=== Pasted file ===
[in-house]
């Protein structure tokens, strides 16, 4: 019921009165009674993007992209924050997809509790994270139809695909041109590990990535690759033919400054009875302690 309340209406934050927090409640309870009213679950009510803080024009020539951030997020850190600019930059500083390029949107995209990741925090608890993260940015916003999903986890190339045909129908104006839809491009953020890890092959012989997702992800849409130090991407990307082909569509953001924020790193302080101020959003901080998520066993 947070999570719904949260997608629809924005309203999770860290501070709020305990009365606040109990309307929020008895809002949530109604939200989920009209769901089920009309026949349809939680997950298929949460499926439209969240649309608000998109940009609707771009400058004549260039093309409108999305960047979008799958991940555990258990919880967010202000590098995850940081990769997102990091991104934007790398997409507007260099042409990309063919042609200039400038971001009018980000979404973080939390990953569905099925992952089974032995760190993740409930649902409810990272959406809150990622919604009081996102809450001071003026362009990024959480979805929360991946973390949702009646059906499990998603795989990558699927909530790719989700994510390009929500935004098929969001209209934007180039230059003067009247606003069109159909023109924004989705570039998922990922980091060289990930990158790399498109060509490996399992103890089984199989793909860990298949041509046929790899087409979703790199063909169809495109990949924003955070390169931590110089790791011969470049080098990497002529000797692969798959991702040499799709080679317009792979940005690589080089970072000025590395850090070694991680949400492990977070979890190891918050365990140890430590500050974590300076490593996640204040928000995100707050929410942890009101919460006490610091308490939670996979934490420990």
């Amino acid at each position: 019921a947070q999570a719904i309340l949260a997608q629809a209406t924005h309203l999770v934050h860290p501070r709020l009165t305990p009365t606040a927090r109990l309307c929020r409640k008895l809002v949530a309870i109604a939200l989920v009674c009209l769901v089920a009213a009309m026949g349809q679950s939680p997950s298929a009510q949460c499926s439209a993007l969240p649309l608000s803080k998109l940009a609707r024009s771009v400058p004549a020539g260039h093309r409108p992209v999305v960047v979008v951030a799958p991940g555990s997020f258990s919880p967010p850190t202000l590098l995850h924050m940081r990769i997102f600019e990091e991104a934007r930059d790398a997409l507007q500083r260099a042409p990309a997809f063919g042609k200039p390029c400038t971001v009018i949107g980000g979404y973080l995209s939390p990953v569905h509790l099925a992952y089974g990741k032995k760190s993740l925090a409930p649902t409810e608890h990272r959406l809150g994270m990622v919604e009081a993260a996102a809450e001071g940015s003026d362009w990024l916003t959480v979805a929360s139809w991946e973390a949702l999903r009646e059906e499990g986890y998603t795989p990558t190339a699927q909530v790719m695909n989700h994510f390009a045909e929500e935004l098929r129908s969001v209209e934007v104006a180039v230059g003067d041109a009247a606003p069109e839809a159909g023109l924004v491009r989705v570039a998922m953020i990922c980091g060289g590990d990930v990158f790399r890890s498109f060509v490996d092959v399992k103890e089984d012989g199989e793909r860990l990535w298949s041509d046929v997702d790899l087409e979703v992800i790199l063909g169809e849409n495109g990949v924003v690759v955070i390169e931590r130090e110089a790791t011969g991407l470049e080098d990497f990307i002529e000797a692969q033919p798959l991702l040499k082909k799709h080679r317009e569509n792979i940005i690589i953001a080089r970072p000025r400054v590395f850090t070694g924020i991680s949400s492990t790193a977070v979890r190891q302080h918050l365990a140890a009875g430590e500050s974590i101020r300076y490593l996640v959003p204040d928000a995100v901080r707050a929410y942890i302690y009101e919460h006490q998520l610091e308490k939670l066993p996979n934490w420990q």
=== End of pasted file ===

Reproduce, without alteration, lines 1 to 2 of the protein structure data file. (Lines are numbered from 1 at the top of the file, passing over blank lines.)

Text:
[in-house]
């Protein structure tokens, strides 16, 4: 019921009165009674993007992209924050997809509790994270139809695909041109590990990535690759033919400054009875302690 309340209406934050927090409640309870009213679950009510803080024009020539951030997020850190600019930059500083390029949107995209990741925090608890993260940015916003999903986890190339045909129908104006839809491009953020890890092959012989997702992800849409130090991407990307082909569509953001924020790193302080101020959003901080998520066993 947070999570719904949260997608629809924005309203999770860290501070709020305990009365606040109990309307929020008895809002949530109604939200989920009209769901089920009309026949349809939680997950298929949460499926439209969240649309608000998109940009609707771009400058004549260039093309409108999305960047979008799958991940555990258990919880967010202000590098995850940081990769997102990091991104934007790398997409507007260099042409990309063919042609200039400038971001009018980000979404973080939390990953569905099925992952089974032995760190993740409930649902409810990272959406809150990622919604009081996102809450001071003026362009990024959480979805929360991946973390949702009646059906499990998603795989990558699927909530790719989700994510390009929500935004098929969001209209934007180039230059003067009247606003069109159909023109924004989705570039998922990922980091060289990930990158790399498109060509490996399992103890089984199989793909860990298949041509046929790899087409979703790199063909169809495109990949924003955070390169931590110089790791011969470049080098990497002529000797692969798959991702040499799709080679317009792979940005690589080089970072000025590395850090070694991680949400492990977070979890190891918050365990140890430590500050974590300076490593996640204040928000995100707050929410942890009101919460006490610091308490939670996979934490420990």